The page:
Music

Head-Bobbing Sea Lion Changes Conceptions of Animal Rhythm

Alex Keyes

by Alex Keyes

Published April 3, 2013

 
Ronan, the beat keeping sea Lion, is challenging notions of rhythm in the animal kingdom, as well as having better time keeping skills than most humans. Before Ronan, it was generally thought that the only animals that could keep a beat were ones with vocal mimicry skills, such as Snowball, the dancing cockatoo. Ronan has no ability to vocalize like a Human. The reseachers at University California Santa Cruz wrote a paper in the Journal of Comparative Psychology discussing how Ronan changed their beliefs on what animals can keep a beat.

Ronan, the 4 year old sea lion, was rescued on highway 1 in San Luis Obispo before she found a home in the Pinniped Cognition & Sensory Systems Laboratory at University of California Santa Cruz. There Graduate Student Peter Cook trained her using a simple repeating sound, like a metronome. When she started to keep the beat, she was rewarded with a fish. Eventually, she graduated to complex songs, and now she can bop her head to the beat of songs she hasn't heard before.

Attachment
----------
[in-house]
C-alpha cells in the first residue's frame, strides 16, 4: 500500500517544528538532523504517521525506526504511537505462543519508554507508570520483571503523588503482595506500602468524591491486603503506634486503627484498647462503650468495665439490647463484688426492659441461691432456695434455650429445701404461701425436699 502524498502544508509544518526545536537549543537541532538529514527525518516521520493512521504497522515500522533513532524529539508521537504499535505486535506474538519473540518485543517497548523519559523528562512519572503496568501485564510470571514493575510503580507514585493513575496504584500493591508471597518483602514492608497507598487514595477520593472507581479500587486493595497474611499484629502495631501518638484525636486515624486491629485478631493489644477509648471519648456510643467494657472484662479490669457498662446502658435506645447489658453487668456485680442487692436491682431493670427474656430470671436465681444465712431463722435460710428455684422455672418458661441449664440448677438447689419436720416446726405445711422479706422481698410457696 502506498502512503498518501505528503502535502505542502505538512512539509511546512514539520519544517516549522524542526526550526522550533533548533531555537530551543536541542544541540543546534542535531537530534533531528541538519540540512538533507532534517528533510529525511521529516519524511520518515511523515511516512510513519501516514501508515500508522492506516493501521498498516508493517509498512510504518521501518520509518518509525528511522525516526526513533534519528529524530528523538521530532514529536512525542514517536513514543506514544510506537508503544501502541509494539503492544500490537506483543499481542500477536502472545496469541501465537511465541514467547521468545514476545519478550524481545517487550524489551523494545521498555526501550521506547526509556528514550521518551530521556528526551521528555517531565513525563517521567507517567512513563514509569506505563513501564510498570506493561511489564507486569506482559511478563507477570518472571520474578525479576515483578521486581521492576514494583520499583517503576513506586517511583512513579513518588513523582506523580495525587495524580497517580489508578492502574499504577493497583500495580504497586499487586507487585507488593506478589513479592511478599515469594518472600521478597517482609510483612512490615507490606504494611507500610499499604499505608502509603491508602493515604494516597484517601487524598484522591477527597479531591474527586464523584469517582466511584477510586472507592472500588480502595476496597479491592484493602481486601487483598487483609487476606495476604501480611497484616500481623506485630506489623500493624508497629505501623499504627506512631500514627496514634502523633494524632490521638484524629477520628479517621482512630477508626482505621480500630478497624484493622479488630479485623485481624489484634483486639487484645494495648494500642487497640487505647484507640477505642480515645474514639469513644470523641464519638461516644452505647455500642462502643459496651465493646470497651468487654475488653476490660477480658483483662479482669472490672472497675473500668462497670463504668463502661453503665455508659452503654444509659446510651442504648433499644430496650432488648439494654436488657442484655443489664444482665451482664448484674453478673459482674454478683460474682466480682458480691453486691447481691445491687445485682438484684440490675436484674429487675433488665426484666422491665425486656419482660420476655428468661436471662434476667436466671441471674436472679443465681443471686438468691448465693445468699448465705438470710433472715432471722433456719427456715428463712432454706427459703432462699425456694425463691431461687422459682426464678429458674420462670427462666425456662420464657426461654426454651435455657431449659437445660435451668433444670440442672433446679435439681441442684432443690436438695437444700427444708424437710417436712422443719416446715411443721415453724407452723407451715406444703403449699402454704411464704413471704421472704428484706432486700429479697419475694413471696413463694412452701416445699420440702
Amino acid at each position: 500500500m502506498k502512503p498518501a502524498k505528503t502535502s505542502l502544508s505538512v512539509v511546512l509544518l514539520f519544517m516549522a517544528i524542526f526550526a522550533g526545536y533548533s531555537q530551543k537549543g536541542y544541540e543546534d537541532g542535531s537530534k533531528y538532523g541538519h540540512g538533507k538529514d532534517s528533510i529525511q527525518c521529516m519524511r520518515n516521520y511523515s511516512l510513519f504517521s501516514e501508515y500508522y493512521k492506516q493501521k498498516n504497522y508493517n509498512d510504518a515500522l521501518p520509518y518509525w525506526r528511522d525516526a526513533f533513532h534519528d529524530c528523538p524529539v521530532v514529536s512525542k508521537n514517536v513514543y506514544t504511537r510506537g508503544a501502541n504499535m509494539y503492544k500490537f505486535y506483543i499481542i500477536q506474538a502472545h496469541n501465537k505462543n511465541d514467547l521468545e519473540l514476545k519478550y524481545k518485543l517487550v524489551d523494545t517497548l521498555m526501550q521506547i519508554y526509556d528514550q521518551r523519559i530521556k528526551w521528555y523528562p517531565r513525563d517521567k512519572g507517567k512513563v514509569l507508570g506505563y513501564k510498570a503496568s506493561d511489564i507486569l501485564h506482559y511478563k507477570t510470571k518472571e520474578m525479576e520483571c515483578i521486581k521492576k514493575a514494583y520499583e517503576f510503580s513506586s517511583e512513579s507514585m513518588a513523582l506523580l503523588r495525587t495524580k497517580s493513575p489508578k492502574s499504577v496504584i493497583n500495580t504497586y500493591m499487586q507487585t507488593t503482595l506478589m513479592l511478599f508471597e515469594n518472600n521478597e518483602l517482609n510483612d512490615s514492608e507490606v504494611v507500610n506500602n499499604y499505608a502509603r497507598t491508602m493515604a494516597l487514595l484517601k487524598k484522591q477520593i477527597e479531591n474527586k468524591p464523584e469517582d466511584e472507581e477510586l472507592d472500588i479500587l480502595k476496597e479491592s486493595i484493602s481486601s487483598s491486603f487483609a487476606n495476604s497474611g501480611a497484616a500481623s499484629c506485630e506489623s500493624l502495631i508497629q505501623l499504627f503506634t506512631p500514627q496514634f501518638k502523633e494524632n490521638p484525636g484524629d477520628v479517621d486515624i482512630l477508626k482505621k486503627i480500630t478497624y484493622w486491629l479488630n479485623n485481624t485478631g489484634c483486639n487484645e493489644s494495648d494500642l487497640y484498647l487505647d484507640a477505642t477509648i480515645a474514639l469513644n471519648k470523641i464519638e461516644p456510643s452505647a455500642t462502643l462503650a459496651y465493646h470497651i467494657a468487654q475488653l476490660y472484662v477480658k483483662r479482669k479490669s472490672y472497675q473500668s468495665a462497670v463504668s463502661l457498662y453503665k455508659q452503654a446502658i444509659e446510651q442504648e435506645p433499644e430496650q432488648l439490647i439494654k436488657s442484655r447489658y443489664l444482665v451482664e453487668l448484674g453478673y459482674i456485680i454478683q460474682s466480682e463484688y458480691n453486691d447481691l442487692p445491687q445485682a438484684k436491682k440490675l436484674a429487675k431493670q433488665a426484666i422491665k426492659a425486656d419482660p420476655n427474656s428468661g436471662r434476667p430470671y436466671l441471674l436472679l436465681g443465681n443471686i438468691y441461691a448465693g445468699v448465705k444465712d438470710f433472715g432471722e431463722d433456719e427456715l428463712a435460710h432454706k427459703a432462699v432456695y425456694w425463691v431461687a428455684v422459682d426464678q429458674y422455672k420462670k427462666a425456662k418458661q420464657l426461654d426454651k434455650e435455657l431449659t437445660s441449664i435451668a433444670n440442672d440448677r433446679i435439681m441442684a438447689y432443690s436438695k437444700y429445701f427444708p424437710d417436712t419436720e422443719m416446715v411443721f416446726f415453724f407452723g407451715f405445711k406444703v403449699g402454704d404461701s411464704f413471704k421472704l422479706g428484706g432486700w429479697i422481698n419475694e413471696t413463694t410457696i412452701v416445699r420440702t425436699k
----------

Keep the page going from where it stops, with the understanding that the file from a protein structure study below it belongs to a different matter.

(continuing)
Sea lions aren't known to have any vocal mimicry skills, so Ronan's talent was a surprise to researchers. “It may be that rhythmic ability is much more widespread in the animal kingdom than previously thought,” Cook says in the video. This means that with a little training, we could soon be wading into a whole new world of jungle boogie.

Some songs from her Playlist include

“Down on the Corner” (Creedence Clearwater Revival, 1969)

“Everybody” (Backstreet Boys, 1997)

“Boogie Wonderland” (Earth, Wind & Fire, 1979)

via: Wired

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